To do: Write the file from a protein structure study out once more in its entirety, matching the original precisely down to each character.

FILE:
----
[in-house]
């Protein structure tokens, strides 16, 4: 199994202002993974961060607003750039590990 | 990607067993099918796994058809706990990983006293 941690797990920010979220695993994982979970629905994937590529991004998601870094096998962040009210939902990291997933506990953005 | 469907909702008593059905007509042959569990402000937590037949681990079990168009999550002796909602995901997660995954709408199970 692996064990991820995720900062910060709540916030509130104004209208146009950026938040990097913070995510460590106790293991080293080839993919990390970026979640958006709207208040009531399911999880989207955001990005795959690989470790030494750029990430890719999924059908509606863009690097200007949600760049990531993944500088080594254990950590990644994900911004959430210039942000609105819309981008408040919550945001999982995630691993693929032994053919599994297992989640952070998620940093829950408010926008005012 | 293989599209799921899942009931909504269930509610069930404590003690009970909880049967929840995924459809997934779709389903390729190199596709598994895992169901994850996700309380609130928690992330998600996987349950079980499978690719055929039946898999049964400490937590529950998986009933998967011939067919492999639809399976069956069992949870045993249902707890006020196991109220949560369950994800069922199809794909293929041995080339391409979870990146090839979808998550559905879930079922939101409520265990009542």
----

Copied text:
[in-house]
């Protein structure tokens, strides 16, 4: 199994202002993974961060607003750039590990 | 990607067993099918796994058809706990990983006293 941690797990920010979220695993994982979970629905994937590529991004998601870094096998962040009210939902990291997933506990953005 | 469907909702008593059905007509042959569990402000937590037949681990079990168009999550002796909602995901997660995954709408199970 692996064990991820995720900062910060709540916030509130104004209208146009950026938040990097913070995510460590106790293991080293080839993919990390970026979640958006709207208040009531399911999880989207955001990005795959690989470790030494750029990430890719999924059908509606863009690097200007949600760049990531993944500088080594254990950590990644994900911004959430210039942000609105819309981008408040919550945001999982995630691993693929032994053919599994297992989640952070998620940093829950408010926008005012 | 293989599209799921899942009931909504269930509610069930404590003690009970909880049967929840995924459809997934779709389903390729190199596709598994895992169901994850996700309380609130928690992330998600996987349950079980499978690719055929039946898999049964400490937590529950998986009933998967011939067919492999639809399976069956069992949870045993249902707890006020196991109220949560369950994800069922199809794909293929041995080339391409979870990146090839979808998550559905879930079922939101409520265990009542």